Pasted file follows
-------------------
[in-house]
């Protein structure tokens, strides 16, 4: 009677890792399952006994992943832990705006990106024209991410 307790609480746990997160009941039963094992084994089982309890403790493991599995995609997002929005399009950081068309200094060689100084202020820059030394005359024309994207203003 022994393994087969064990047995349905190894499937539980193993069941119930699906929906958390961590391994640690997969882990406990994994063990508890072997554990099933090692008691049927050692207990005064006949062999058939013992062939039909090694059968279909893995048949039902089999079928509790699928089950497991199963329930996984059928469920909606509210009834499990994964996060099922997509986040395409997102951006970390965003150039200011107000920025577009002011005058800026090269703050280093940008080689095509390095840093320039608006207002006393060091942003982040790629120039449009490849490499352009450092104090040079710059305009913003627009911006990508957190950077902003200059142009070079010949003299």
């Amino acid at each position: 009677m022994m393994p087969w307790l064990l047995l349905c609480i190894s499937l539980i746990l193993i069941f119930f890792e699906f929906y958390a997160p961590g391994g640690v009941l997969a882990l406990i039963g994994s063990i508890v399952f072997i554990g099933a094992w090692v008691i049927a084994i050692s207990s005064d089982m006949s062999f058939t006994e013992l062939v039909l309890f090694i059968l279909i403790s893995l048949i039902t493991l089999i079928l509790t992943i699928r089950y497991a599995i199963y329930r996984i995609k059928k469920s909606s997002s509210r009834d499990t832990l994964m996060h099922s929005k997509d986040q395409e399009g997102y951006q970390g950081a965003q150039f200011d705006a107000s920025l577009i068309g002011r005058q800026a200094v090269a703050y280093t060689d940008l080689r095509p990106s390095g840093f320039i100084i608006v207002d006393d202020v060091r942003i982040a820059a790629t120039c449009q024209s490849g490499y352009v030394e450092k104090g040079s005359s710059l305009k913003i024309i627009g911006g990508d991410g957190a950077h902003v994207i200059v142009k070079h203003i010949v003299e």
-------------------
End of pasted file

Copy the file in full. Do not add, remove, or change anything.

[in-house]
């Protein structure tokens, strides 16, 4: 009677890792399952006994992943832990705006990106024209991410 307790609480746990997160009941039963094992084994089982309890403790493991599995995609997002929005399009950081068309200094060689100084202020820059030394005359024309994207203003 022994393994087969064990047995349905190894499937539980193993069941119930699906929906958390961590391994640690997969882990406990994994063990508890072997554990099933090692008691049927050692207990005064006949062999058939013992062939039909090694059968279909893995048949039902089999079928509790699928089950497991199963329930996984059928469920909606509210009834499990994964996060099922997509986040395409997102951006970390965003150039200011107000920025577009002011005058800026090269703050280093940008080689095509390095840093320039608006207002006393060091942003982040790629120039449009490849490499352009450092104090040079710059305009913003627009911006990508957190950077902003200059142009070079010949003299």
């Amino acid at each position: 009677m022994m393994p087969w307790l064990l047995l349905c609480i190894s499937l539980i746990l193993i069941f119930f890792e699906f929906y958390a997160p961590g391994g640690v009941l997969a882990l406990i039963g994994s063990i508890v399952f072997i554990g099933a094992w090692v008691i049927a084994i050692s207990s005064d089982m006949s062999f058939t006994e013992l062939v039909l309890f090694i059968l279909i403790s893995l048949i039902t493991l089999i079928l509790t992943i699928r089950y497991a599995i199963y329930r996984i995609k059928k469920s909606s997002s509210r009834d499990t832990l994964m996060h099922s929005k997509d986040q395409e399009g997102y951006q970390g950081a965003q150039f200011d705006a107000s920025l577009i068309g002011r005058q800026a200094v090269a703050y280093t060689d940008l080689r095509p990106s390095g840093f320039i100084i608006v207002d006393d202020v060091r942003i982040a820059a790629t120039c449009q024209s490849g490499y352009v030394e450092k104090g040079s005359s710059l305009k913003i024309i627009g911006g990508d991410g957190a950077h902003v994207i200059v142009k070079h203003i010949v003299e």